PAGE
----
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A Champion Sherpa Died Guiding Foreigners. Is It Too Dangerous?

In July 2023, the mountaineer Tenjen Lama Sherpa guided a Norwegian climber to summit the world’s 14 highest peaks in record time. In a sport that demands an alchemy of sinewy resolve and high-altitude faith, Mr. Lama did everything his client did and more. But she received most of the money, fame and attention.

The kind of lucrative endorsements enjoyed by foreign athletes are not usually given to Nepal’s ethnic Sherpas. For them, the profession of Himalayan guide offers a path out of deep poverty, but also a possible route — strewed with avalanches and icefalls — to a premature death.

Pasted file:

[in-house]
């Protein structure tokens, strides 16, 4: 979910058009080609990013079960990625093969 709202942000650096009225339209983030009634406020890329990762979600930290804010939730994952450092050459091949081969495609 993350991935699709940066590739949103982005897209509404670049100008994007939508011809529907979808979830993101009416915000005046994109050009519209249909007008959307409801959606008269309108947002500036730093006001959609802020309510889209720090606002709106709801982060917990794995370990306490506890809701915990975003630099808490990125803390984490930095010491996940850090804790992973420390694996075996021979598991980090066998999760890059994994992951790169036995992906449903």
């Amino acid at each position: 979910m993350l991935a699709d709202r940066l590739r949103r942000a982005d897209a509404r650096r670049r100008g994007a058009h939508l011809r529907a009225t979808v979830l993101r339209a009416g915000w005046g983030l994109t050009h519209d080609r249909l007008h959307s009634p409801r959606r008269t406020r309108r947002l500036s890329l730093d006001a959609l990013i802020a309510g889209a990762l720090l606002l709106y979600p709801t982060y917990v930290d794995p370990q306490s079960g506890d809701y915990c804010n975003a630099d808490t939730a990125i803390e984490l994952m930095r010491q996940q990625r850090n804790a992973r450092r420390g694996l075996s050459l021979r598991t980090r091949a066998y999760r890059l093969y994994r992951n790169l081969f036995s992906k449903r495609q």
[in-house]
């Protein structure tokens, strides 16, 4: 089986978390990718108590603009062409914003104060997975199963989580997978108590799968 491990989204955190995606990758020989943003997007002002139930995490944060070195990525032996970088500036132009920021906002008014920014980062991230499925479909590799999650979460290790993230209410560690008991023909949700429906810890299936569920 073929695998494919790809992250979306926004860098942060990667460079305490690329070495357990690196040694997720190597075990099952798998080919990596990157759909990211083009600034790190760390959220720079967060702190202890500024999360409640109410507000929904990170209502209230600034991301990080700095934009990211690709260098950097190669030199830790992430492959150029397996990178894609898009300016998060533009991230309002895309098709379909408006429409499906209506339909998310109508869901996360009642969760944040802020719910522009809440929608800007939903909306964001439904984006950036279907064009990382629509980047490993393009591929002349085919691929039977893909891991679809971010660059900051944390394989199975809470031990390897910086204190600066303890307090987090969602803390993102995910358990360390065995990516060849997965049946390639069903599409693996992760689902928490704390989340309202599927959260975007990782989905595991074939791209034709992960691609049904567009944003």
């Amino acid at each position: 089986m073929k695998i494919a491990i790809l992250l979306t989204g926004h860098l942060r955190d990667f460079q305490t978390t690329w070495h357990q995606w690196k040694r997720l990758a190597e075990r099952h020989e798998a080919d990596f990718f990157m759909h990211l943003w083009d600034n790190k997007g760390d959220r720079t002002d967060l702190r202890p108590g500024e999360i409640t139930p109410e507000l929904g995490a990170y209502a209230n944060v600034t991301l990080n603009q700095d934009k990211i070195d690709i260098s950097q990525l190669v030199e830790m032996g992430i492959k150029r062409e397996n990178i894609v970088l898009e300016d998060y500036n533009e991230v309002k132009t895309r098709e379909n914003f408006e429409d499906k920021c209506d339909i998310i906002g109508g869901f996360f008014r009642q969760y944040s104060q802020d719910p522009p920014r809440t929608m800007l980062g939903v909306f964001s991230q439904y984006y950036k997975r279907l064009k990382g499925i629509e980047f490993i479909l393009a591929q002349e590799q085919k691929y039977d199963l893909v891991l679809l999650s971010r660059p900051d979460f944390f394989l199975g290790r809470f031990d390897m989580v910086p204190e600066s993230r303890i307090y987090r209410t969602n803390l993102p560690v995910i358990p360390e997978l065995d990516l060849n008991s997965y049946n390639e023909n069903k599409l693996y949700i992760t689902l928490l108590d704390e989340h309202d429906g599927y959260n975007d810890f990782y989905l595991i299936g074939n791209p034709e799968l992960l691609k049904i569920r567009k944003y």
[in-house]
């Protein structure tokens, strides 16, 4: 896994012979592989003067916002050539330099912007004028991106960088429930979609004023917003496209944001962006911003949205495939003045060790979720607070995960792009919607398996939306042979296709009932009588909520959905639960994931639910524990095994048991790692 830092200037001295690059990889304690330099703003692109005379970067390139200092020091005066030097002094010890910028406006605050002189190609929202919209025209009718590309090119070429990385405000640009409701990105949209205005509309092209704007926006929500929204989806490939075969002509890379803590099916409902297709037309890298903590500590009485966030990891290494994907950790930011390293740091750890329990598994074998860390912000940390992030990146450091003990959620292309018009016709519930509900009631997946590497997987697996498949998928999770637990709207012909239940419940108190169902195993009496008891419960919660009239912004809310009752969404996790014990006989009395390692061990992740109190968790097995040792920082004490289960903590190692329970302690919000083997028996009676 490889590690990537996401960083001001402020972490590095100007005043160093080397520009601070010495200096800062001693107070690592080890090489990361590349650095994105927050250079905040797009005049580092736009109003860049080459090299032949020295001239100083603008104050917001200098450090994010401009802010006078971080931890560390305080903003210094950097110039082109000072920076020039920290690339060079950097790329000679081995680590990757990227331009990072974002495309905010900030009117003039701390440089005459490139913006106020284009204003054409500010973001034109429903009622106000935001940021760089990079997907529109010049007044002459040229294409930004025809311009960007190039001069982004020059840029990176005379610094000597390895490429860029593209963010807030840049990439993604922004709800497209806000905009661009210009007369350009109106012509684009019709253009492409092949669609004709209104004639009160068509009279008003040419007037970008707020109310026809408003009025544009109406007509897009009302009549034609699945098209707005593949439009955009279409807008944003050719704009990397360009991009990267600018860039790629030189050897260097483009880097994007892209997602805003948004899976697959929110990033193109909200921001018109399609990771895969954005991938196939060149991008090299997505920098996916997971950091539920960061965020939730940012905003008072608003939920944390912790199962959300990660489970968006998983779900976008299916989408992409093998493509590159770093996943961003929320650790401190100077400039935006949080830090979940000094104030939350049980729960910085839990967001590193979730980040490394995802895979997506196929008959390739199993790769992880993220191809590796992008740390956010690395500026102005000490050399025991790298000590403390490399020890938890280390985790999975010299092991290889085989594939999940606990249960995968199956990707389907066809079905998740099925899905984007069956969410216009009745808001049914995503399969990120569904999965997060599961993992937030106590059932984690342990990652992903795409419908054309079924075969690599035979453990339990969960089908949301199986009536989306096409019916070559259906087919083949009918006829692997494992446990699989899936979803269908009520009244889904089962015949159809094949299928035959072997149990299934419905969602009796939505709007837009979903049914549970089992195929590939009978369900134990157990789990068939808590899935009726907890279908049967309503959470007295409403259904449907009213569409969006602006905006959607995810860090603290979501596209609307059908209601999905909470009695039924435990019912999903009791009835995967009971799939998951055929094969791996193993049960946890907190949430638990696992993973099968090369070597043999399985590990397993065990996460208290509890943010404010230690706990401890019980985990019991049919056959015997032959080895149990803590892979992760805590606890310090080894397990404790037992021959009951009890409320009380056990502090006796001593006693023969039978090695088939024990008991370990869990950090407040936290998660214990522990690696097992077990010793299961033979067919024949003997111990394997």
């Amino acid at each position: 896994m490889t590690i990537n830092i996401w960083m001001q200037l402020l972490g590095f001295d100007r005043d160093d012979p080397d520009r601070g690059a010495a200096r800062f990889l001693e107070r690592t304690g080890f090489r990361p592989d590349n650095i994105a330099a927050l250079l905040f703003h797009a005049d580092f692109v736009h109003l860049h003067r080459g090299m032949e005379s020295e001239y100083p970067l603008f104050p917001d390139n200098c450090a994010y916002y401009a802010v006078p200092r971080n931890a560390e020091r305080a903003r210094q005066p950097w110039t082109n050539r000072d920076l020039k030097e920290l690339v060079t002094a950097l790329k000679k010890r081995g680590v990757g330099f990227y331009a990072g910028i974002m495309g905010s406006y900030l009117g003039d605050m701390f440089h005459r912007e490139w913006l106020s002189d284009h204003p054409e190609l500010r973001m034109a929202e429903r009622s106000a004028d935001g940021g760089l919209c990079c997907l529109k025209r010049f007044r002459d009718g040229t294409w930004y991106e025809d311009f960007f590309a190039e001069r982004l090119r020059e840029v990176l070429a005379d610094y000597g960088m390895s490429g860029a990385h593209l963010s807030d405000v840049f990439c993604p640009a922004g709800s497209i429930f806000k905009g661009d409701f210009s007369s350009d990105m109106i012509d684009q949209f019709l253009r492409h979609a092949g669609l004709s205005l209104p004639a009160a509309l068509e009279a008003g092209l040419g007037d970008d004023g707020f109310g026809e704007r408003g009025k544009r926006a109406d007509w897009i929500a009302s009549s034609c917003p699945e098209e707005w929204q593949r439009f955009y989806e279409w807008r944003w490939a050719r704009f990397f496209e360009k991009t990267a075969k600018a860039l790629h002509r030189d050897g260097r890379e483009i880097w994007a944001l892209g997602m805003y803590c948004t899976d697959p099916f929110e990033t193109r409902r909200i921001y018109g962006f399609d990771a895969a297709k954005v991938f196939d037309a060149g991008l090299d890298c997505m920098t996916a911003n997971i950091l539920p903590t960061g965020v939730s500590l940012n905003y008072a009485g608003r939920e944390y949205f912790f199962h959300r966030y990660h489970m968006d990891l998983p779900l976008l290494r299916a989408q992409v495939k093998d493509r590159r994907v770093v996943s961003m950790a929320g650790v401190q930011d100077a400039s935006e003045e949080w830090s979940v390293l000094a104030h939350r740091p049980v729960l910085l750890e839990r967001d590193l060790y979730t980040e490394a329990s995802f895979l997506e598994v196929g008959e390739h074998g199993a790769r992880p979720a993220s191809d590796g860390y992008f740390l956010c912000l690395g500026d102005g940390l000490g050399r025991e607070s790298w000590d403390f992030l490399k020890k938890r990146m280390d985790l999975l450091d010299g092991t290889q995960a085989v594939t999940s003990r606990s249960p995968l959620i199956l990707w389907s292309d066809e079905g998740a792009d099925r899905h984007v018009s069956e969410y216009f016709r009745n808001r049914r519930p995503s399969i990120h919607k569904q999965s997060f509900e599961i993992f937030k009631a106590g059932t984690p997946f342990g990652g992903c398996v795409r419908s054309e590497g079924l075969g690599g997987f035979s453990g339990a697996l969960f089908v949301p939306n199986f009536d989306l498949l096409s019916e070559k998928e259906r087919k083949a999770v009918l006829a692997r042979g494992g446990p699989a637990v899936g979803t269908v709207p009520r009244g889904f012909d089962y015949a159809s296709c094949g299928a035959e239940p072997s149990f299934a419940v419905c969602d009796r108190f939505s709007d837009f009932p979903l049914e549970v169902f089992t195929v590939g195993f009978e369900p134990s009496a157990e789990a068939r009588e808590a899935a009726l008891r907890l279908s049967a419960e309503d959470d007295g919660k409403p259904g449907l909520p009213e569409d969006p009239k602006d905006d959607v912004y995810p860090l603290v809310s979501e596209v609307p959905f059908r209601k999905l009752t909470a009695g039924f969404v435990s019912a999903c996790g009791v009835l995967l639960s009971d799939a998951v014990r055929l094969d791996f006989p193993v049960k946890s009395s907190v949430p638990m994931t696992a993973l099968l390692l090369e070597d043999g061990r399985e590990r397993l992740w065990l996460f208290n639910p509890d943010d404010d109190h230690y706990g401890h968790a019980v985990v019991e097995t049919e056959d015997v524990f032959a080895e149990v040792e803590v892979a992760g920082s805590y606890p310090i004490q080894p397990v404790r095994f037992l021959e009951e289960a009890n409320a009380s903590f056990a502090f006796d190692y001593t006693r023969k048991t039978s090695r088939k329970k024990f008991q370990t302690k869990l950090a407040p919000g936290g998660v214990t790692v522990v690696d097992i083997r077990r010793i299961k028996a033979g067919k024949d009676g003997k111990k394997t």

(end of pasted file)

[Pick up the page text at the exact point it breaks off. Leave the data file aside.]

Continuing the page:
Mr. Lama could not afford to rest after guiding the Norwegian, he told The New York Times. Life in Kathmandu, the capital of Nepal, was expensive. He could not read or write, but he wanted his sons to get the best education, a costly endeavor.

So only three months after climbing the 14 peaks, Mr. Lama was back working as a Sherpa — his name, his ethnicity, his profession and, ultimately, his fate. Another foreigner chasing another record had hired him as a guide. This time, it was Gina Marie Rzucidlo, who was trying to become the first American woman to climb the world’s tallest mountains. Another American woman, also guided by a Sherpa, was climbing separately in pursuit of the same record.

But on Oct. 7, avalanches broke loose on Mount Shishapangma in Tibet. Both pairs of climbers were killed.